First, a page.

Setting and striving to achieve hard goals is central to my life. I’ve found that when I lack a goal, I feel like I’m drifting with no destination in sight. Thus today was a milestone in a series of goals I set almost two years ago.
When that 100 mph wind gust sent me spinning into a rock field breaking my face and leg I knew my life would never be the same. However, I almost immediately began setting goals as to my progress, both short and long term. But, I didn’t know what I didn’t know and that unknown became the fuel to keep me pushing.
I wanted to summit a 14,000-foot peak in Colorado in 2017, specifically Longs Peak. I had over 40 summits and a streak of almost 10 years on my “home” climb. But everytime I tried, my body, or mind, said no. So the streak ended in 2017, and thoughts began to form if my days at 14,000-feet and above were over.
After more “progress” with the help of the miracle worker Nina Paterson with her unique form of physical therapy, I slowly began to go higher in 2018. Climbing with good friends became medicine for my mind. In August I climbed the simple, but poignant peak Mt.Ida cutting my time in half from 2017. I felt my mom’s presence that day. With a strong group of friends, we were turned back on Longs on my birthday in July when the weather turned bad. But summiting Longs was important to me so I went back, alone, and summited on September 18, only two weeks before I left for Nepal to climb the 20,000-foot Island Peak.
High and Higher
I always say “altitude is exponential”. In other words there is a huge difference between 10K to 12K and 18K to 20K and so on. I strongly believe in muscle memory and that my body has been “trained” to adapt to high altitude but after taking a year off, gaining a bit of weight, crossing the age 62 mark and not knowing what I didn’t know … well lets just say, while confident, I left Colorado with a series of open questions.
The trek thus far has been amazing. I know I always talk about what a great experience trekking or climbing in Nepal is, so I won’t go on and on, but seriously, it is really …. OK 🙂 Perhaps it was the anxiety that triggered some long term memories but my mind kept going back to 1997 and my first visit to Nepal for a trek to Everest Base Camp (it really did change my life!) Whoops, sorry about that.
So today, October 13, 2018, Kami and I made our way higher along the less traveled Goyko Route. The scenery was stunning but I was a bit pre-occupied knowing that once we arrived in Goyko, at elevation 4790-meters/15,715-feet, we were going to hike up Goyko Ri for acclimatization purposes in anticipation of Island next week. Goyko Ri tops out at 5,357-meters/17,575-feet – a bit higher than Longs.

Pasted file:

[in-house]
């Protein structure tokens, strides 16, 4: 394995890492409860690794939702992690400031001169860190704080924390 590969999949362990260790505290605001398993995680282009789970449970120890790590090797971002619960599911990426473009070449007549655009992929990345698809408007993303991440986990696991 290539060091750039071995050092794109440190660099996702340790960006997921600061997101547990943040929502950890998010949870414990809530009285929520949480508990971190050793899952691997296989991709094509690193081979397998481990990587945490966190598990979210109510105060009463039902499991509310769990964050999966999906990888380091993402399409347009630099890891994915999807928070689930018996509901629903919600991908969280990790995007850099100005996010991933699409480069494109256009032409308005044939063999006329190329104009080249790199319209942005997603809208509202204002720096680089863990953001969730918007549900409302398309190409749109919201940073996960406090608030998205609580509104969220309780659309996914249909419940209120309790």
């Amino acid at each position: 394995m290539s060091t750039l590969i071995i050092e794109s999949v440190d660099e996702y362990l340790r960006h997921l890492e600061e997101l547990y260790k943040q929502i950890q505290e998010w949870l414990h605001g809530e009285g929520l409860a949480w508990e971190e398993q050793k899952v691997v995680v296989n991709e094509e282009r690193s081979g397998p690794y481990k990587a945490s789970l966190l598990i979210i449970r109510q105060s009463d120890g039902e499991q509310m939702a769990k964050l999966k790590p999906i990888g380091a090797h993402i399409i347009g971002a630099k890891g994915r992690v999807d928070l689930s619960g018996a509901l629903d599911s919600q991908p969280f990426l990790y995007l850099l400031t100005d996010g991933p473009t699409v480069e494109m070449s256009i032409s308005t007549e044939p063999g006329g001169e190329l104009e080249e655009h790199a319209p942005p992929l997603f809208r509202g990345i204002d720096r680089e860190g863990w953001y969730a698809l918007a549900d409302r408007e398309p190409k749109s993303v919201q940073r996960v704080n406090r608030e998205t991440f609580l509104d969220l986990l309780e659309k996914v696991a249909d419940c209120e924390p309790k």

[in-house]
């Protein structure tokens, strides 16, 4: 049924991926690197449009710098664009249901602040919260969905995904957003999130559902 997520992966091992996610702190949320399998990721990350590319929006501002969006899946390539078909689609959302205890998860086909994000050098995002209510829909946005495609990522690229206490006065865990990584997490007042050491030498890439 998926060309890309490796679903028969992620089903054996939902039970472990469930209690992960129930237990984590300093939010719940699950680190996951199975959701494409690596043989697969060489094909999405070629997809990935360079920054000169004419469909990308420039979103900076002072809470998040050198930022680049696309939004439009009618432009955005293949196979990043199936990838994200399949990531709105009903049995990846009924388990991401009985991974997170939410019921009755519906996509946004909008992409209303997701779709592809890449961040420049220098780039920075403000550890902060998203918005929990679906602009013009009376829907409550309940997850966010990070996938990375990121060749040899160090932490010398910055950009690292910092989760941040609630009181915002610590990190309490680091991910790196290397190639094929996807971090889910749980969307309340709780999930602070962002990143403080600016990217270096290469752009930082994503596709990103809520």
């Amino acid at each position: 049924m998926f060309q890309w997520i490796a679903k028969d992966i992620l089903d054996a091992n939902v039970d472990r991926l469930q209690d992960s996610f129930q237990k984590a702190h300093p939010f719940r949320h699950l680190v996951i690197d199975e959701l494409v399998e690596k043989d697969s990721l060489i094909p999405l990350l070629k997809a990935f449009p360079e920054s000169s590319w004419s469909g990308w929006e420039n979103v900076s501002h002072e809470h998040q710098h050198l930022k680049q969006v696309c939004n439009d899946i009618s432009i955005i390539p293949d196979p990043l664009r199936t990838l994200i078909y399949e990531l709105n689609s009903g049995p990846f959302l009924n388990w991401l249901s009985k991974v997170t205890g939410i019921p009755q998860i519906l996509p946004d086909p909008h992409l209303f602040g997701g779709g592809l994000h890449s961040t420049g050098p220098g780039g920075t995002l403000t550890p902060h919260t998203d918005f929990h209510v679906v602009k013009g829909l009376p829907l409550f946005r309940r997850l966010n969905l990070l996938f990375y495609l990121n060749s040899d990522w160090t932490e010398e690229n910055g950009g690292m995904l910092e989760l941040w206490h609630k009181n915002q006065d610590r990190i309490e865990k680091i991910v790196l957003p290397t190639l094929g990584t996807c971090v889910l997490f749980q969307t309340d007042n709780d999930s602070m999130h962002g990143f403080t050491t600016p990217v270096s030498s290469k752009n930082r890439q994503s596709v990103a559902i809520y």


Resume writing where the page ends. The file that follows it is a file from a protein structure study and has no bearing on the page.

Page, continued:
We left at noon. In Colorado, I set a goal of hiking at 1,000 to 1,500-feet an hour at altitudes above 12,000-feet. Knowing we has 2,000-feet above 15,000-feet, I set my expectations for a 3 hour hike to the top. Kami set the pace. The dirt path was well worn steadily climbing at a 10 to 20 degree angle.The views became more and more rewarding as we gained altitude. I got into my mental state of “go all day at this pace” and let my mind wander. I paused to take in the moment. Deep down, a strong sense of peace came over me. I felt my pace pick up a bit. 16,000 then 16,400 lead to breaking 17,000. I glanced at my altimeter watch a couple of times then pulled my coat sleeve over the measuring device. I knew where I was.
Prayer flags adorned the summit of Goyko Ri. Kami and I were joined by Maggie and Pete, a UK couple whom we had befriended a couple of nights ago. They are abut my age and are back to Nepal to trek. They said they were changed after their last trip to Nepal in 2002. 🙂
I scrambled to the highest rock, standing with the pride of a Pirate as I looked over the bounty. And I knew this was not a game but rather a passion. We had made the top in 1.5 hours – half what I had planned. I asked my body and essence to take me back higher, and they responded. As I stood on the summit, the most extraordinary view unfolded. Cho Oyu to my left, Everest, Lhotse and Nuptse straight ahead, and Makalu to my right. Four of the fourteen 8000-meter peaks towering above the smaller peaks. All seemed within my grasp.
Without thought, my mind returned to my Cho Oyu climb in 1999 where I reached 8000-meters but fell short of the true summit. My eye traced the routes on Everest pausing at the summit. I closed my eyes reliving that moment in 2011. I studied Lhotse carefully, feeling this peak may remain out of my grasp after two attempts in 2014 and 2015. And Makalu, what a beautiful mountain pyramid. I can only dream.
So yes, goals drive life. Without goals there is no sense of accomplishment and achievement – for me. I will continue to set goals, some small, others huge. This Alzheimer’s goal of $25,000 is what I’m talking about.
I will do my best to reach each bar I set. If I succeed, I will smile and set another, and I if I don’t, I will smile and set another.
Memories are Everything
Thanks to all who donated thus far for Alzheimer’s research. We are at $7,350 of the $10,000 goal. Aiming for $25,000 including the matching $10,000 grant so we need $7,650.